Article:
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Green groups join other side of lawsuit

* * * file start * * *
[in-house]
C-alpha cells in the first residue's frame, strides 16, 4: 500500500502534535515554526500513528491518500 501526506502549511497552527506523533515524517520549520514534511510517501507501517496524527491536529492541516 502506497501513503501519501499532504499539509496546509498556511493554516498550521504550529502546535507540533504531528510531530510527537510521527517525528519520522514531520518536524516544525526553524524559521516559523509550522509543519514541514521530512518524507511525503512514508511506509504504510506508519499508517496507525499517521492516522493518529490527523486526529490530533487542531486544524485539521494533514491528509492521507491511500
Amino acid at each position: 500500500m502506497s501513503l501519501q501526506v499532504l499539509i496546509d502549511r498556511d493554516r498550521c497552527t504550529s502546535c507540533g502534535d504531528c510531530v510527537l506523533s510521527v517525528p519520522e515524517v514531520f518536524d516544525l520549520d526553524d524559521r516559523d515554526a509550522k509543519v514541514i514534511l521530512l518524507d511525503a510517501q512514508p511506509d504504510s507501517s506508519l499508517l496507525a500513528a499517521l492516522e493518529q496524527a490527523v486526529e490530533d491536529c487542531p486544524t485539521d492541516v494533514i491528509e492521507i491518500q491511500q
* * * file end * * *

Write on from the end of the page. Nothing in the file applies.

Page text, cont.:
"Island County environmental groups have taken the other side in a legal dispute joined by Island County government in January.The issue is new shoreline development regulations adopted by the state Department of Ecology. In January, Island County signed on to a lawsuit filed by a group of developers and business, as well as some 30 counties throughout the state.This week, the Washington Environmental Council filed an intervention in support of the new shoreline protection rules. The council included three groups based on Whidbey Island: Citizens for Sensible Development, the Citizen's Growth Management Coalition, and the Island County Chapter of Conservation Voters.In January, Bill Thorn, chairman of the Island County Board of Commissioners, explained that the county's interest in the lawsuit as purely financial. It didn't cost anything to lend the county's name to the effort, and the county is only interested in receiving state funding to help impose the new state-mandated regulations.Island County Commissioner Mike Shelton on Wednesday reiterated the county's rationale, saying that all three commissioners are concerned about the state's unfunded mandate.Shelton said Island County Planning Director Phil Bakke was directed to estimate the cost of implementing the new shoreline rules, and produced the figure of $948,000. That's higher than other counties have projected, Shelton said. But given our Growth Management (Act) exercise that's not inflated at all. Nor does the figure include any costs for fighting appeals to the regulations, which is one reason why the county's GMA planning bill rang up in the millions of dollars.Shelton said the county would not have joined the lawsuit purely to overturn the new shoreline regulations, although he himself has some concerns about how they impact homeowners. The new regulations supposedly are about salmon recovery, but will they do $950,000 worth of good? He answered his own question by saying that the county has already afforded that salmon habitat protection during the GMA process, and with the nearly-completed update of its own shoreline regulations.Shelton admits that critics are already saying the commissioners are in bed with business, but he said that's not the reason the county entered the lawsuit. The suit is bankrolled by the Association of Washington Business.One of Island County's leading environmental spokesmen, John Graham, isn't questioning the county's motives. We're lending moral support to the Department of Ecology, Graham said Thursday. It's not meant as an antagonistic move on the county. We're making sure we have a place at the table. Graham is president of Citizens for Sensible Development and a founder of the Growth Management Coalition, whose president is Tom Fisher.Graham does doubt the county's cost estimate for complying with the new regulations, however. He called for all parties to reach a consensus through a broad-based committee, as was successfully done during the GMA process on some touchy agricultural lands issues. Let's figure this out so it's not endlessly appealed, he said.Graham expressed sympathy for the county commissioners' unfunded mandate argument. The county's been hit very hard (financially), he said.Shelton serves as president of the Association of Washington Counties, and has testified in Olympia this year about the need to fund the process of implementing the new shoreline regulations. But due to political squabbling, he said, he sees little chance of the counties getting the money they need this session.If the state mandate isn't funded, the county will hope that the lawsuit succeeds. Otherwise, the commissioners will have to find $948,000 somewhere over the next two years. The present regulations require the changes be adopted by November 2002. Shelton and Graham agree that a longer timeline is needed.If nothing changes, the county is looking at a big financial problem with resources already tight due to the impact of Initiative 695 on local governments. I don't have the slightest clue where the moneys are going to come from, Shelton said. Sometimes I lose sleep over this stuff. "

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